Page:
Malaria is public health problem in Uganda that affects almost 100 percent of the population. The Karamoja region, where malaria transmission is seasonal, consistently reports the highest prevalence rates. The Uganda Malaria Reduction and Elimination Strategic Plan 2021–2025 recommends seasonal malaria chemoprevention (SMC) to accelerate progress towards malaria elimination. Modelling conducted by the Swiss Tropical and Public Health Institute suggests SMC would be effective in preventing malaria in the Karamoja region.
A non-randomised study conducted in 2021 suggested SMC with SPAQ was feasible, acceptable and an effective malaria control strategy in the Karamoja region. There was a need to explore alternative drug regimens due to concerns about widespread resistance to SP. Dihydroartemisinin-piperaquine (DP) is a potential alternative for use in SMC.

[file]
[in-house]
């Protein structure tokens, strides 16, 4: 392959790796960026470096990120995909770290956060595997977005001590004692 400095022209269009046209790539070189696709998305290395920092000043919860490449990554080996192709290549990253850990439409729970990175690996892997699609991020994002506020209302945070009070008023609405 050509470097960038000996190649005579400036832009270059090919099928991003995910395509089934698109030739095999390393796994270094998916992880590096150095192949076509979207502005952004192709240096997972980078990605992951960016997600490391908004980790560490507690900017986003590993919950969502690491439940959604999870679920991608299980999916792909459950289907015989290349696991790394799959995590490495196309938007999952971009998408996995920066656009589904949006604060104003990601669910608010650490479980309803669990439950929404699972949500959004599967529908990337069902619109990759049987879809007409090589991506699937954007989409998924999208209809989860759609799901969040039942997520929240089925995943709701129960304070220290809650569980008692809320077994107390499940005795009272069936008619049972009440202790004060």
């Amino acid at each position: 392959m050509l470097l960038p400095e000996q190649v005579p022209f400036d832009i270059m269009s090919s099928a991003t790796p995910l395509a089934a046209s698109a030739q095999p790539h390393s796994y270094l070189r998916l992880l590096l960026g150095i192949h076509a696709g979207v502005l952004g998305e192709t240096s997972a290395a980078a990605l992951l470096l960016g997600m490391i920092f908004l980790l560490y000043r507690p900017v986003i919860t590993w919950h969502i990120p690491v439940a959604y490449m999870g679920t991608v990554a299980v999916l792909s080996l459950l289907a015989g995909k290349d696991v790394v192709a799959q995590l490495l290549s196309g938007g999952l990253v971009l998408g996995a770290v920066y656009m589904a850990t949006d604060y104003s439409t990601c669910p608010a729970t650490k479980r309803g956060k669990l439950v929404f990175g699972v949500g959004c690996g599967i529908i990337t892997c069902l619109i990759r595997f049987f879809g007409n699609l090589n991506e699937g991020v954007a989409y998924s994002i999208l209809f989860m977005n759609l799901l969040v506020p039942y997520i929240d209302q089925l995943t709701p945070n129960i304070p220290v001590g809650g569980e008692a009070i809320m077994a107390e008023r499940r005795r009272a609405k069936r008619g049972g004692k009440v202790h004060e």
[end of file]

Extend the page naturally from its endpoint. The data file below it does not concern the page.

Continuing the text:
This cluster-randomised controlled trial (cRCT) was conducted with the aim of generating further evidence regarding the effectiveness of SMC to inform policy decisions. The target population consisted of 270,000 children 3–59 months, with the majority receiving SPAQ and approximately 15,000 receiving DP. Five SMC cycles were implemented between May and September 2022. Village health teams (VHTs) distributed SMC medicines through a house-to-house approach and were supervised by health facility-based health workers.
This presentation was given at the 72nd annual meeting of the American Society of Tropical Medicine and Hygiene.
Country: UgandaKeywords: ASTMH | Child survival | Community delivery | Malaria | SMC | SDGs
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